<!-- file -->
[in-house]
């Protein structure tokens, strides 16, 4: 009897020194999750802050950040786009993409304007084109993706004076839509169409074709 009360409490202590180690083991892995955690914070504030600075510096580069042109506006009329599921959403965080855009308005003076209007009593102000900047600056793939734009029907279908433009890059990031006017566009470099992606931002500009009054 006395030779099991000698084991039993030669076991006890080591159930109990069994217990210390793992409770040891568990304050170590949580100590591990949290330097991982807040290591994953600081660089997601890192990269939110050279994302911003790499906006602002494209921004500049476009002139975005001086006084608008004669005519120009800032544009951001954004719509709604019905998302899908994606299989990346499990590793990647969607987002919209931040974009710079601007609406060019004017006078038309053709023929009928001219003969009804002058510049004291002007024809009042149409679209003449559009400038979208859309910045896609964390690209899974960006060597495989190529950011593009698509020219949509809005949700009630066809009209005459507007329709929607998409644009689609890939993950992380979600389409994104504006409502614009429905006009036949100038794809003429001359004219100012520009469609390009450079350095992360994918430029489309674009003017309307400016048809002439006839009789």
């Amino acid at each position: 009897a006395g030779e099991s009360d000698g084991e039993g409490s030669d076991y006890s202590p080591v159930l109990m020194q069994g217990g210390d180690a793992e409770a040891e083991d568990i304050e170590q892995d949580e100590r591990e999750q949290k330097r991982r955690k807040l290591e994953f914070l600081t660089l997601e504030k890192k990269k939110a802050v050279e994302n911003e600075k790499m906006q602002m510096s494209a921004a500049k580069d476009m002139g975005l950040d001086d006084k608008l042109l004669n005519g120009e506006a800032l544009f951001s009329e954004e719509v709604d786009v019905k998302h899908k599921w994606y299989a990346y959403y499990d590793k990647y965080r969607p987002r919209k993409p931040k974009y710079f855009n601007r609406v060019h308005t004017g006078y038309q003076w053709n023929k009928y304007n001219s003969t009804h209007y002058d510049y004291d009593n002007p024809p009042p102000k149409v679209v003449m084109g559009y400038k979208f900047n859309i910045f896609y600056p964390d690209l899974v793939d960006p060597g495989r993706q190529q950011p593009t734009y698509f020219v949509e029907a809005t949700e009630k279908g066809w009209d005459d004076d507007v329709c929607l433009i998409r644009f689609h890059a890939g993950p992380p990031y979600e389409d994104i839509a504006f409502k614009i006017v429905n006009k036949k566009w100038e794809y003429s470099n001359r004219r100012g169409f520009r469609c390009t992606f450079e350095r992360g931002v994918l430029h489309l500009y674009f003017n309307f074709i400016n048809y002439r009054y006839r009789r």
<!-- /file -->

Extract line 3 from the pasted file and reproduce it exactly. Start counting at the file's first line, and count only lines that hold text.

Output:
């Amino acid at each position: 009897a006395g030779e099991s009360d000698g084991e039993g409490s030669d076991y006890s202590p080591v159930l109990m020194q069994g217990g210390d180690a793992e409770a040891e083991d568990i304050e170590q892995d949580e100590r591990e999750q949290k330097r991982r955690k807040l290591e994953f914070l600081t660089l997601e504030k890192k990269k939110a802050v050279e994302n911003e600075k790499m906006q602002m510096s494209a921004a500049k580069d476009m002139g975005l950040d001086d006084k608008l042109l004669n005519g120009e506006a800032l544009f951001s009329e954004e719509v709604d786009v019905k998302h899908k599921w994606y299989a990346y959403y499990d590793k990647y965080r969607p987002r919209k993409p931040k974009y710079f855009n601007r609406v060019h308005t004017g006078y038309q003076w053709n023929k009928y304007n001219s003969t009804h209007y002058d510049y004291d009593n002007p024809p009042p102000k149409v679209v003449m084109g559009y400038k979208f900047n859309i910045f896609y600056p964390d690209l899974v793939d960006p060597g495989r993706q190529q950011p593009t734009y698509f020219v949509e029907a809005t949700e009630k279908g066809w009209d005459d004076d507007v329709c929607l433009i998409r644009f689609h890059a890939g993950p992380p990031y979600e389409d994104i839509a504006f409502k614009i006017v429905n006009k036949k566009w100038e794809y003429s470099n001359r004219r100012g169409f520009r469609c390009t992606f450079e350095r992360g931002v994918l430029h489309l500009y674009f003017n309307f074709i400016n048809y002439r009054y006839r009789r």